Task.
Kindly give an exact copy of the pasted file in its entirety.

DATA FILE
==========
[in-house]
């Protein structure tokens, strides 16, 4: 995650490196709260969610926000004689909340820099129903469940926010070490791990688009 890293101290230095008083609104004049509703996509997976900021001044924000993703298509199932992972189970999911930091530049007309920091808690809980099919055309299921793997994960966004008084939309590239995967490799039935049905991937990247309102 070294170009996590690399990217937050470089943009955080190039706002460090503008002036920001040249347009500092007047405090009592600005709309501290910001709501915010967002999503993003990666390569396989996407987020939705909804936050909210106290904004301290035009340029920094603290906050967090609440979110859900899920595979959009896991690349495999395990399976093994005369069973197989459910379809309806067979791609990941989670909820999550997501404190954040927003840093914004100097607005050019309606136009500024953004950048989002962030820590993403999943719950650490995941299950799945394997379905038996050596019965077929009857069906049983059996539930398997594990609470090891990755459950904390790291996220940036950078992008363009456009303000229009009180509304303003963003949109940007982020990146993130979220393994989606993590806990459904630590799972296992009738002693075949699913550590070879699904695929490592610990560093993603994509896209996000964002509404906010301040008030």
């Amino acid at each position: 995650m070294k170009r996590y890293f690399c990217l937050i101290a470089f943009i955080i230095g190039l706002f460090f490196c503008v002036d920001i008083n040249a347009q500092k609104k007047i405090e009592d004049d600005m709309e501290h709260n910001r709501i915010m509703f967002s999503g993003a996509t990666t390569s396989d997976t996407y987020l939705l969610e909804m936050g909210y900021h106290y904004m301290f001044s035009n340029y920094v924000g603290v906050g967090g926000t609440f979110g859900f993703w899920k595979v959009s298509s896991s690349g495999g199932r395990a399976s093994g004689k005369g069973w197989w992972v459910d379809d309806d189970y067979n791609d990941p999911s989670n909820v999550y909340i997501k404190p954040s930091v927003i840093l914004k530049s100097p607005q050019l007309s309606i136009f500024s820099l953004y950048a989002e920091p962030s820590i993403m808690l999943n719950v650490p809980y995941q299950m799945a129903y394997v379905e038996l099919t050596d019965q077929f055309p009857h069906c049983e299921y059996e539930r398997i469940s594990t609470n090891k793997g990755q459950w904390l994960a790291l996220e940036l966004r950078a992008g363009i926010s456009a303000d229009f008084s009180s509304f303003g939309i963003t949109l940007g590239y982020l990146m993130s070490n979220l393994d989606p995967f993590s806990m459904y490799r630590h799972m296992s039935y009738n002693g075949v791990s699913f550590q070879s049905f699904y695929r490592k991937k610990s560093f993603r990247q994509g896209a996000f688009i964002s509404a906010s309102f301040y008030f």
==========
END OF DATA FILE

[in-house]
């Protein structure tokens, strides 16, 4: 995650490196709260969610926000004689909340820099129903469940926010070490791990688009 890293101290230095008083609104004049509703996509997976900021001044924000993703298509199932992972189970999911930091530049007309920091808690809980099919055309299921793997994960966004008084939309590239995967490799039935049905991937990247309102 070294170009996590690399990217937050470089943009955080190039706002460090503008002036920001040249347009500092007047405090009592600005709309501290910001709501915010967002999503993003990666390569396989996407987020939705909804936050909210106290904004301290035009340029920094603290906050967090609440979110859900899920595979959009896991690349495999395990399976093994005369069973197989459910379809309806067979791609990941989670909820999550997501404190954040927003840093914004100097607005050019309606136009500024953004950048989002962030820590993403999943719950650490995941299950799945394997379905038996050596019965077929009857069906049983059996539930398997594990609470090891990755459950904390790291996220940036950078992008363009456009303000229009009180509304303003963003949109940007982020990146993130979220393994989606993590806990459904630590799972296992009738002693075949699913550590070879699904695929490592610990560093993603994509896209996000964002509404906010301040008030």
């Amino acid at each position: 995650m070294k170009r996590y890293f690399c990217l937050i101290a470089f943009i955080i230095g190039l706002f460090f490196c503008v002036d920001i008083n040249a347009q500092k609104k007047i405090e009592d004049d600005m709309e501290h709260n910001r709501i915010m509703f967002s999503g993003a996509t990666t390569s396989d997976t996407y987020l939705l969610e909804m936050g909210y900021h106290y904004m301290f001044s035009n340029y920094v924000g603290v906050g967090g926000t609440f979110g859900f993703w899920k595979v959009s298509s896991s690349g495999g199932r395990a399976s093994g004689k005369g069973w197989w992972v459910d379809d309806d189970y067979n791609d990941p999911s989670n909820v999550y909340i997501k404190p954040s930091v927003i840093l914004k530049s100097p607005q050019l007309s309606i136009f500024s820099l953004y950048a989002e920091p962030s820590i993403m808690l999943n719950v650490p809980y995941q299950m799945a129903y394997v379905e038996l099919t050596d019965q077929f055309p009857h069906c049983e299921y059996e539930r398997i469940s594990t609470n090891k793997g990755q459950w904390l994960a790291l996220e940036l966004r950078a992008g363009i926010s456009a303000d229009f008084s009180s509304f303003g939309i963003t949109l940007g590239y982020l990146m993130s070490n979220l393994d989606p995967f993590s806990m459904y490799r630590h799972m296992s039935y009738n002693g075949v791990s699913f550590q070879s049905f699904y695929r490592k991937k610990s560093f993603r990247q994509g896209a996000f688009i964002s509404a906010s309102f301040y008030f």